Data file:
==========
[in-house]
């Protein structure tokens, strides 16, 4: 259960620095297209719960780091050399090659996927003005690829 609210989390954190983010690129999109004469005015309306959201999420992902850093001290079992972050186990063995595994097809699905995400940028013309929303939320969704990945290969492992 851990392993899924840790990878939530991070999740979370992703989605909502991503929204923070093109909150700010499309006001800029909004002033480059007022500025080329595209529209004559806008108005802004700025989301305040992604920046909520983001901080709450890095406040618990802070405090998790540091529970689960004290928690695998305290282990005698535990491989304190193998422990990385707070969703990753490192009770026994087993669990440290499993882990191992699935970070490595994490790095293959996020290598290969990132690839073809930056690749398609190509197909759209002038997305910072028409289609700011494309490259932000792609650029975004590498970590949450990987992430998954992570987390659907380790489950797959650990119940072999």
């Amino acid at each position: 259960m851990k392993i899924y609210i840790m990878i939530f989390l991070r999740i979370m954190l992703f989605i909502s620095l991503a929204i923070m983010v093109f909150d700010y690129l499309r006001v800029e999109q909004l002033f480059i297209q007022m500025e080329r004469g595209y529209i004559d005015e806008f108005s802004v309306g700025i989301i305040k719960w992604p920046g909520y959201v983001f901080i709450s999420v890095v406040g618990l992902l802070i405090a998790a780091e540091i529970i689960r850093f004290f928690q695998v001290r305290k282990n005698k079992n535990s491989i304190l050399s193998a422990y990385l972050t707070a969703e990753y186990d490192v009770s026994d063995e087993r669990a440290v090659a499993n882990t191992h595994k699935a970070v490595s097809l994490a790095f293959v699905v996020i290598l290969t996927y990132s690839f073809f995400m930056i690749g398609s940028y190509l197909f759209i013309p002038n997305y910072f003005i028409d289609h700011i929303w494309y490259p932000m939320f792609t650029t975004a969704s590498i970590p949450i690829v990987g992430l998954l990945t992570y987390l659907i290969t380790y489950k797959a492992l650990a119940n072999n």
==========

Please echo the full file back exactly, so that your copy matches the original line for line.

[in-house]
């Protein structure tokens, strides 16, 4: 259960620095297209719960780091050399090659996927003005690829 609210989390954190983010690129999109004469005015309306959201999420992902850093001290079992972050186990063995595994097809699905995400940028013309929303939320969704990945290969492992 851990392993899924840790990878939530991070999740979370992703989605909502991503929204923070093109909150700010499309006001800029909004002033480059007022500025080329595209529209004559806008108005802004700025989301305040992604920046909520983001901080709450890095406040618990802070405090998790540091529970689960004290928690695998305290282990005698535990491989304190193998422990990385707070969703990753490192009770026994087993669990440290499993882990191992699935970070490595994490790095293959996020290598290969990132690839073809930056690749398609190509197909759209002038997305910072028409289609700011494309490259932000792609650029975004590498970590949450990987992430998954992570987390659907380790489950797959650990119940072999």
């Amino acid at each position: 259960m851990k392993i899924y609210i840790m990878i939530f989390l991070r999740i979370m954190l992703f989605i909502s620095l991503a929204i923070m983010v093109f909150d700010y690129l499309r006001v800029e999109q909004l002033f480059i297209q007022m500025e080329r004469g595209y529209i004559d005015e806008f108005s802004v309306g700025i989301i305040k719960w992604p920046g909520y959201v983001f901080i709450s999420v890095v406040g618990l992902l802070i405090a998790a780091e540091i529970i689960r850093f004290f928690q695998v001290r305290k282990n005698k079992n535990s491989i304190l050399s193998a422990y990385l972050t707070a969703e990753y186990d490192v009770s026994d063995e087993r669990a440290v090659a499993n882990t191992h595994k699935a970070v490595s097809l994490a790095f293959v699905v996020i290598l290969t996927y990132s690839f073809f995400m930056i690749g398609s940028y190509l197909f759209i013309p002038n997305y910072f003005i028409d289609h700011i929303w494309y490259p932000m939320f792609t650029t975004a969704s590498i970590p949450i690829v990987g992430l998954l990945t992570y987390l659907i290969t380790y489950k797959a492992l650990a119940n072999n």